Sunday, November 19, 2023
Jim Davis - Florida Catholic
Photography: Jim Davis
HIALEAH | Martyrs have often met death with singing. St. Cecilia, whose feast day is Nov. 22, did so despite a brutal assault. She is thus remembered as the patron of music and musicians.
Born in second-century Rome, Cecilia pledged as a girl to remain a virgin for life. Her wealthy family, however, arranged a marriage for her with a pagan nobleman named Valerianus.
According to tradition, Cecilia “sang in her heart to the Lord” during the wedding. And on their wedding night, she warned her groom that an angel guarded her body, protecting her virginity.
When Valerianus asked her to show him the angel, she told him to be baptized. He did so, and on returning, an angel crowned the couple with roses and lilies.
The experience so changed Valerianus that he brought his brother Tibertius to faith in Christ as well. The brothers began donating to the poor and burying Christian martyrs.
Turchius Almachius, the local governor, arrested them and ordered them to worship the Roman god Jupiter. When they refused, Almachius had them executed.
Then he went after Cecilia, who was converting hundreds to Christianity. She too was ordered to renounce her faith, but she replied that she would rather die.
Her captors took her to her bath and heated it beyond endurance. Yet after a night and a day, Cecilia simply sang, without suffocating or even breaking a sweat.
The outraged Almachius then sent an executioner, who hacked at Cecilia’s neck three times. Unable to behead her, he simply left her bleeding.
Cecilia lived for three more days, praying or preaching to visitors. She also asked Pope Urban I to convert her home into a church. When she died, Urban had her buried in a catacomb.
Her grace and courage have earned her a place in the First Eucharistic Prayer of the Roman Canon, along with other women.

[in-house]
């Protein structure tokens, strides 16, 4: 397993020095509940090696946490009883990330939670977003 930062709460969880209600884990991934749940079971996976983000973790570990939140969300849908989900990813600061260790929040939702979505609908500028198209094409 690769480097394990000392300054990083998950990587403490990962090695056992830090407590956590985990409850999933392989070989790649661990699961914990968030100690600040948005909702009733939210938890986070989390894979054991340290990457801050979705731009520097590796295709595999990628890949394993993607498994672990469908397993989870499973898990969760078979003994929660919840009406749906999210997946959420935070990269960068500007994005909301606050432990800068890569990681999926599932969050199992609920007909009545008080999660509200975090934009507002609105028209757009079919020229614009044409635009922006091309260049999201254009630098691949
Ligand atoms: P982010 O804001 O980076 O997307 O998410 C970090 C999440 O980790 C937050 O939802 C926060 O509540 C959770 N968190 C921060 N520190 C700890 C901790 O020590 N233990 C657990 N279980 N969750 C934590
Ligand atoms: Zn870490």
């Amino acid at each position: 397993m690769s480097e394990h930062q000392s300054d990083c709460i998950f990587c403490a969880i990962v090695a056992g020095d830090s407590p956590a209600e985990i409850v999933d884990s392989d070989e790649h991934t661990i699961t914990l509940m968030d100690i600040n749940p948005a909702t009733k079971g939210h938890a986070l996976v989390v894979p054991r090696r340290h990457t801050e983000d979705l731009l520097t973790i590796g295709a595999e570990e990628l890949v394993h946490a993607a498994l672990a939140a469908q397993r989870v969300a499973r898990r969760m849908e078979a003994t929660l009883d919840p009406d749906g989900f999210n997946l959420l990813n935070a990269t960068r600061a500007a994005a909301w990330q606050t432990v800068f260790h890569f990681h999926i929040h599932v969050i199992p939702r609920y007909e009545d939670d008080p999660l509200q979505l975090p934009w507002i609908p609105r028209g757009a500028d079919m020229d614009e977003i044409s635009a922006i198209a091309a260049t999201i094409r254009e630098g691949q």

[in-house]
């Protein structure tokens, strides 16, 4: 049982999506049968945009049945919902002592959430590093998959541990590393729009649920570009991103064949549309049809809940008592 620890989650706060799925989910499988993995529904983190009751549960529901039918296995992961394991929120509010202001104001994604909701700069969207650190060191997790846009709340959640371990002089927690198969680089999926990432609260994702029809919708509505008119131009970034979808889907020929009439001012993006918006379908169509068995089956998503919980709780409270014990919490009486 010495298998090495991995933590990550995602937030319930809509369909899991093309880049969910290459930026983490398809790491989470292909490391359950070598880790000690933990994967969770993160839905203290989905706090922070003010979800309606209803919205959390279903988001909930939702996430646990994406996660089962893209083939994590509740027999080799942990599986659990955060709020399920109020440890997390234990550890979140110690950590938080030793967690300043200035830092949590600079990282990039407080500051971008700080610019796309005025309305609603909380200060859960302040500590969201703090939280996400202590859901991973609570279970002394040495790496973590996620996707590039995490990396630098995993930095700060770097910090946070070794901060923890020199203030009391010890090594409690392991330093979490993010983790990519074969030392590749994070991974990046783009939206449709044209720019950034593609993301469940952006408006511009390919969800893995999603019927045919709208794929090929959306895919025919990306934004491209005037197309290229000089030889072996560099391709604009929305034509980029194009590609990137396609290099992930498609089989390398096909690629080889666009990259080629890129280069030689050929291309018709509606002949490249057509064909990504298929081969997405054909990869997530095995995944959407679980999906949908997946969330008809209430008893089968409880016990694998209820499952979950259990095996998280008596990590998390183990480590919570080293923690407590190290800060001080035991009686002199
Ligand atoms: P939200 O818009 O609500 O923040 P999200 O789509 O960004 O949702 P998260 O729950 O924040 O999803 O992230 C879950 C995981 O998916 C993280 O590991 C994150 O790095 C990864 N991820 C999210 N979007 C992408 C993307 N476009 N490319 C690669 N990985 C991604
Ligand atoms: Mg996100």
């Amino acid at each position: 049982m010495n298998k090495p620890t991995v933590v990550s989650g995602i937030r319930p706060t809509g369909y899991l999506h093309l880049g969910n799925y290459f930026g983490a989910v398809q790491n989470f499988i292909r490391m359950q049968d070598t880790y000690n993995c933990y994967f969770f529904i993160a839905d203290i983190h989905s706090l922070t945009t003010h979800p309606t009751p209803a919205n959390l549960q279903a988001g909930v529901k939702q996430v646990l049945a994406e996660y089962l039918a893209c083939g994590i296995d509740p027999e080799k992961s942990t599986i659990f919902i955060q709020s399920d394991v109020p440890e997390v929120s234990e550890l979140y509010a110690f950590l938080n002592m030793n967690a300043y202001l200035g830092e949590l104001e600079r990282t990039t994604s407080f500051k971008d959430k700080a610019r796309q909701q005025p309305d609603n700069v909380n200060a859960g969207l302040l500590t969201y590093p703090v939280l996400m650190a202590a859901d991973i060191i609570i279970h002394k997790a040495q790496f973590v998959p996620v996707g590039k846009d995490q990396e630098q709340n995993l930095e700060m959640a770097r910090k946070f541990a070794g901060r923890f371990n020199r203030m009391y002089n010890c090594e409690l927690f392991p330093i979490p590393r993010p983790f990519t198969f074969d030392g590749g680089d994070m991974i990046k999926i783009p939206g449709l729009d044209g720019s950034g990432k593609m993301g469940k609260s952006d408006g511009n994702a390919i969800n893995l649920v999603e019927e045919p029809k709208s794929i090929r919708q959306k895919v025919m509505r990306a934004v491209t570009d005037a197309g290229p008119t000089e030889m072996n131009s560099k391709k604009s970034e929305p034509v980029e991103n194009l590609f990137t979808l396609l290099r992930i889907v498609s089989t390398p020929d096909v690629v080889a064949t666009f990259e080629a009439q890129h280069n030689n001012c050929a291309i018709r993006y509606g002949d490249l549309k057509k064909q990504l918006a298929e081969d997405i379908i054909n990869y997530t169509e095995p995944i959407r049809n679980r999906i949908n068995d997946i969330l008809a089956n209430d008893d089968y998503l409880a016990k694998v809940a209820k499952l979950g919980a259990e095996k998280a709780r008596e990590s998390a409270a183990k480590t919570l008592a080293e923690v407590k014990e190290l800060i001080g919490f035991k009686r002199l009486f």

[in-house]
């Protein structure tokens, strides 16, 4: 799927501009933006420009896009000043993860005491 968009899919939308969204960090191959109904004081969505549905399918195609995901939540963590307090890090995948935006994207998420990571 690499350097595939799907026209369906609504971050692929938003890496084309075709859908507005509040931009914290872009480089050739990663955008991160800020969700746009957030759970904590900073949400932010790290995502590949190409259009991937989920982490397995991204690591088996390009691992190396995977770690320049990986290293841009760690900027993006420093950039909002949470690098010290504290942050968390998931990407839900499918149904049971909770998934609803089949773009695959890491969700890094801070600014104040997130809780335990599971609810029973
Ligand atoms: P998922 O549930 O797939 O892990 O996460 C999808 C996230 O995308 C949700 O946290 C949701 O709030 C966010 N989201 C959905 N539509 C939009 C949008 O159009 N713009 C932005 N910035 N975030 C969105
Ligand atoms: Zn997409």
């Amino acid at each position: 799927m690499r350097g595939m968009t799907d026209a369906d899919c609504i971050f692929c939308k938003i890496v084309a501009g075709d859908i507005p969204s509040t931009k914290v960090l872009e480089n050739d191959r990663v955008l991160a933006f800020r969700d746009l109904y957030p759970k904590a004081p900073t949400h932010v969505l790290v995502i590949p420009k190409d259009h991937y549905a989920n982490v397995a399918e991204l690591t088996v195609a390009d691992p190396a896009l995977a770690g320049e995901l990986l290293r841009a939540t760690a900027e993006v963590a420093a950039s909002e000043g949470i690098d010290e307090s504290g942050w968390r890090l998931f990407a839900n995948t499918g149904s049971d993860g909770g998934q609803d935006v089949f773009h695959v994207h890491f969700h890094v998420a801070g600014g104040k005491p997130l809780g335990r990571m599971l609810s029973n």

It was in the Middle Ages that Cecilia came to be associated with music, probably because of the stories of her singing. She is often depicted with a flute, a viola or hand organ. Poets, musicians, composers and instrument makers, too, honor her as their patron.
Cecilia is also the patron saint of Albi, France; Omaha, Nebraska; and Mar del Plata, Argentina.
In Hialeah, St. Cecilia Church has served Catholics since 1971. Its first Masses were celebrated at a high school. The members then renovated a small Protestant church that had been destroyed in 1992 by Hurricane Andrew.
Archbishop John C. Favalora dedicated the new church in 1996. Also that year, the parish opened a daycare center for young children.
St. Cecilia was closed in 2009, then reopened two years later as the archdiocese established the Redemptoris Mater Seminary. The seminary has its own buildings but shares some space with the church. The seminarians even helped revamp the church structure.
Father Emanuele De Nigris, pastor at St. Cecilia, serves as rector at Redemptoris Mater. As a mission seminary, the school forms priests to serve at archdiocesan parishes, but also seeks to send them to mission fields.
Redemptoris Mater also works with the Neocatechumenal Way, a program for adult faith formation in the Church. The seminarians are assigned to parishes around the archdiocese, where they attend weekly Eucharist and Celebration of the Word.
Parishioners and seminarians have joined in evangelization in the neighborhood. And parishioners are invited to Prayer and Benediction with the seminarians at 7 p.m. each Sunday.
Many artworks around St. Cecilia Church are copies of pieces created by “Kiko” Arguello, a cofounder of the Neocatechumenal Way. The artworks are displayed in chapels used by the English and Spanish communities.